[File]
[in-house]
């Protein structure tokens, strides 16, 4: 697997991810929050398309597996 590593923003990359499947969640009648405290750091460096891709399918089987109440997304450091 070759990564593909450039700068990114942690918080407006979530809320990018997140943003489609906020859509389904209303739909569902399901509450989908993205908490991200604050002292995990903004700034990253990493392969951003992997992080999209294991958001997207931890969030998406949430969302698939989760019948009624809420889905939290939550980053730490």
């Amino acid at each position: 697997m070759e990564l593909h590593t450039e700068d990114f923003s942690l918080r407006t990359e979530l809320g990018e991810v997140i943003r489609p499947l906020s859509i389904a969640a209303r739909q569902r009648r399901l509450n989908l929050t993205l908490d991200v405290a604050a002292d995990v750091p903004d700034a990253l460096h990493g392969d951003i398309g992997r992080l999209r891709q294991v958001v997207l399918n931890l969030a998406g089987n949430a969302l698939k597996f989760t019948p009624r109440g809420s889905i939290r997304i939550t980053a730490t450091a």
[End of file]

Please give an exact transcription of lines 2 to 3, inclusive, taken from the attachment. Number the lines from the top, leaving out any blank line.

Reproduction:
């Protein structure tokens, strides 16, 4: 697997991810929050398309597996 590593923003990359499947969640009648405290750091460096891709399918089987109440997304450091 070759990564593909450039700068990114942690918080407006979530809320990018997140943003489609906020859509389904209303739909569902399901509450989908993205908490991200604050002292995990903004700034990253990493392969951003992997992080999209294991958001997207931890969030998406949430969302698939989760019948009624809420889905939290939550980053730490």
């Amino acid at each position: 697997m070759e990564l593909h590593t450039e700068d990114f923003s942690l918080r407006t990359e979530l809320g990018e991810v997140i943003r489609p499947l906020s859509i389904a969640a209303r739909q569902r009648r399901l509450n989908l929050t993205l908490d991200v405290a604050a002292d995990v750091p903004d700034a990253l460096h990493g392969d951003i398309g992997r992080l999209r891709q294991v958001v997207l399918n931890l969030a998406g089987n949430a969302l698939k597996f989760t019948p009624r109440g809420s889905i939290r997304i939550t980053a730490t450091a």